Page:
~ Riceland Meadows ~

Old Soldiers
by Ralph Rice

A monotone voice drifting on the warm breeze speaks of freedom and sacrifice, death and honor, men and time gone by. A lawn mower drones in the distance. Restless children play on the courthouse lawn while parents struggle to control them. Both sides of the street are lined with people reflecting, mourning, and celebrating Memorial Day.

Children in the marching band shift from foot to foot and fidget with their instruments. Horses stamp their feet and nod impatiently, waiting for the parade to start. We are lined up next to a group from the VFW [Veterans of Foreign Wars]. My team will follow these men in the parade. Our cargo is a local Boy Scout troop, the boys now whispering to each other as they quietly wait for the grand event to begin.

The color guard posts onto the courthouse lawn and gathers at the flagpole to raise the colors. The band plays the "Star Spangled Banner" and a lump forms in my throat. World War II vets raise their rifles to fire a 21-gun salute, and goosebumps run over my body.

A lone bugler sounds the plaintive strain of taps. Looking proudly at our flag, I place my hand over my heart and am thankful for the men who died that I might live free. A second bugler echoes the taps and a hush falls over the crowd. Even the children are silent.

Out of the corner of my eye I see a man standing as straight as his old body will allow. His right hand, swollen and bruised with painful arthritis, snaps to his brow to salute Old Glory. A single tear rolls down his weathered cheek when two veterans place a wreath at the memorial on the town's square. The old soldier's tears flow freely, as do mine, as he remembers friends and sons of friends, and I witness his.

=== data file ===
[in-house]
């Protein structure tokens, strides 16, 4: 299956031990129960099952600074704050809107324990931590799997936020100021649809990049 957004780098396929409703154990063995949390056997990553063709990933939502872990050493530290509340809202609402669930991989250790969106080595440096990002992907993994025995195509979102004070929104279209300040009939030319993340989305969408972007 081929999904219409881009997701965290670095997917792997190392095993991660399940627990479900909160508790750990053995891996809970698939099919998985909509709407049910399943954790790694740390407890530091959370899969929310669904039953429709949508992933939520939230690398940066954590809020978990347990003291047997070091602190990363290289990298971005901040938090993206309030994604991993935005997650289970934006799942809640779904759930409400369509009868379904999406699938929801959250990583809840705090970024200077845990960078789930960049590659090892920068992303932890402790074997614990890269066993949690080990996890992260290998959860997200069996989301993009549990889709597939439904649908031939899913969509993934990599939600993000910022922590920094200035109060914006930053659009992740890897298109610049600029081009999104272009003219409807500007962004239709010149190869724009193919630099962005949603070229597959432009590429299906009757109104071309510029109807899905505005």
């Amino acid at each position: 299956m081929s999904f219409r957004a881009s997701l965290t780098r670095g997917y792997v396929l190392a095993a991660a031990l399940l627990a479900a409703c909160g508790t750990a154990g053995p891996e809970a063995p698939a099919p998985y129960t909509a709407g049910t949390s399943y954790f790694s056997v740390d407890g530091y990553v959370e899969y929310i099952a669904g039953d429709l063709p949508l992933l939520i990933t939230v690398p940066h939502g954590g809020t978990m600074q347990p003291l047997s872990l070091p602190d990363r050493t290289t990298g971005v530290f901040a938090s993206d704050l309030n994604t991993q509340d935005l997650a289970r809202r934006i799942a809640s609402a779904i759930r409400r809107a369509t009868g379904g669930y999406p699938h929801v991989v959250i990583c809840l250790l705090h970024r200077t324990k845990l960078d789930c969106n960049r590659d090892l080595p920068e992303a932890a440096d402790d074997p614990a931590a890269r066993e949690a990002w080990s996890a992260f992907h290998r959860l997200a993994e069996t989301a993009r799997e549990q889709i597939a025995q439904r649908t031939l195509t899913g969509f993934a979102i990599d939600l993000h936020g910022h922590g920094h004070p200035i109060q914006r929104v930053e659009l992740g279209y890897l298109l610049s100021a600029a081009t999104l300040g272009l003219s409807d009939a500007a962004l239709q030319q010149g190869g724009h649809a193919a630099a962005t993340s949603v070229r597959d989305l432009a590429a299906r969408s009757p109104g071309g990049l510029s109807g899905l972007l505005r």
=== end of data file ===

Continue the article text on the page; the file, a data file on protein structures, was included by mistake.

The high stepping band marches off, signaling the start of the parade with a rousing rendition of "She's a Grand Old Flag." I gather my lines and check my precious cargo, then take one last look at the old man. His hand is back at his side and a smile creases his face as he marches down the street. Today he is young. He is a soldier. He is proud. He and the other vets wave, and the crowd acknowledges with cheers of grateful appreciation.

My team steps off behind the honored veterans. I am thankful for my freedoms and this day. I am proud to have served my country. I am grateful to have cried with this unknown soldier, as we both pay tribute to so many for giving us so much.

Ralph Rice's column "Reflections" appears regularly in Rural Heritage. This column appeared in the Spring 2004 issue.

22 January 2005